Luckily, several juicy fruits are hanging right in front of Buhari’s nose. He does not need to jump or stretch himself thin to pluck them. All he needs to do is stretch out his hand and grab them. Of the ripe fruits staring at him, I will pick out just one today — and other ones subsequently. I want us to discuss the seaports. First, I want to use common sense before I deal with the inside details. Nigeria is an importing country. We import virtually everything we consume. As I sit at my desk writing this article, I am looking all around me and I can see mobile phones, a laptop, a mouse, calculators, a stapler, an internet router, a wallet, bags, a printer, a tabletop fridge — everything imported!
Simple logic: there is an enormous revenue government can harvest from imports. Our consumption of imports is inelastic and will be so for years to come. It is not just a low-hanging fruit, it is overripe and dropping on the ground unaided. But for the corruption and inefficiency at our ports, Nigeria should be raking in trillions of naira in import duties. Cargo is grossly under-declared, bureaucracy slows down clearing, multiplicity of levies creates unnecessary complications, cost regime by foreign shipping agents is unfriendly — all sorts. These all conspire to stifle a cash cow. Buhari can plug the loopholes and simplify certain rules to make our ports very competitive.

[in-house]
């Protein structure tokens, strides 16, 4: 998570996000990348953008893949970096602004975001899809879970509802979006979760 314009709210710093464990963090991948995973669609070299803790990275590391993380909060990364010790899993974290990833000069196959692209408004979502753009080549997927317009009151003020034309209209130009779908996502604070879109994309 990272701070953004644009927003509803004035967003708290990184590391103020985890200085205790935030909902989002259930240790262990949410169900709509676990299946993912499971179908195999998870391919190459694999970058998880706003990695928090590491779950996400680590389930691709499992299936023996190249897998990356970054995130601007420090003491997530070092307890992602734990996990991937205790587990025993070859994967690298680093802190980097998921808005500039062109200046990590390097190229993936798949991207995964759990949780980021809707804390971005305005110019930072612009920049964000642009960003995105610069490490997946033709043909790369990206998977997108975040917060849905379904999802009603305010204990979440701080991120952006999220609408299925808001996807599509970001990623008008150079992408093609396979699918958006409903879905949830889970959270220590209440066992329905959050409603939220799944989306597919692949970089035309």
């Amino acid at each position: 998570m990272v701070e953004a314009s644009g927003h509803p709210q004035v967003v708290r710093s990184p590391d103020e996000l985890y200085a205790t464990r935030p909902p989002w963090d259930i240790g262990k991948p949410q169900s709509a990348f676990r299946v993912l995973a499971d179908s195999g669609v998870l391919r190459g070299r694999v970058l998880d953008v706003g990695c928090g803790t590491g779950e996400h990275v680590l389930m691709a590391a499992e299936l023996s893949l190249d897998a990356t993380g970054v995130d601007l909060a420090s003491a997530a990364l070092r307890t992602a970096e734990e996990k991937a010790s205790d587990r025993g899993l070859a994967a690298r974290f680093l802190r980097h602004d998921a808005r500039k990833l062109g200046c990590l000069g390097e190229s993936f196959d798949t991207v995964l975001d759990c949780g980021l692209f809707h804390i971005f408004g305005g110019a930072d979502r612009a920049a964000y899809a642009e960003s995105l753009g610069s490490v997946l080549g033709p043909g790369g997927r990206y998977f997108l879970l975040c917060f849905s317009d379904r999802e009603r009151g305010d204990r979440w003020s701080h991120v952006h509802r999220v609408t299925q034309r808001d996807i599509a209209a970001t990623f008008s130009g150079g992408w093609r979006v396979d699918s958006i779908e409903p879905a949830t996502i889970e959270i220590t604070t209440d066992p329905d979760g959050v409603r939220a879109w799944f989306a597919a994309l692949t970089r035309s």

It is estimated that over 60 per cent of goods shipped through other West African countries are meant for Nigeria. So why do importers prefer Cotonou to Apapa? What are we getting wrong? Why are we empowering Benin economy at the expense of ours? Why are we denying our own government enormous revenue? Those are the questions Buhari needs to deal with decisively. To start with, an importer has to sign at least 79 papers to get his goods out of Nigerian ports. It’s not that cumbersome in Cotonou. Our clearing process is manual, slow, cumbersome and primitive to the highest degree. If you were an importer, would you prefer Nigeria to Benin?
Niger, a landlocked country that shares borders with us, does 150,000 metric tonnes of imports yearly. But you know what? They would rather go through Cote d’Ivoire because of administrative efficiency. Imagine how much potential revenue we are losing. Benin does the highest port business in West Africa outside Nigeria: 3 million metric tonnes per year. Just guess where most of the imports end up. Benin has a population of just 10 million while Nigeria has 170 million. Keep guessing the ultimate destination of those goods. The easy flow of petrodollars for 40 years blinded us to all the veritable revenue streams around us. It is time to wake up.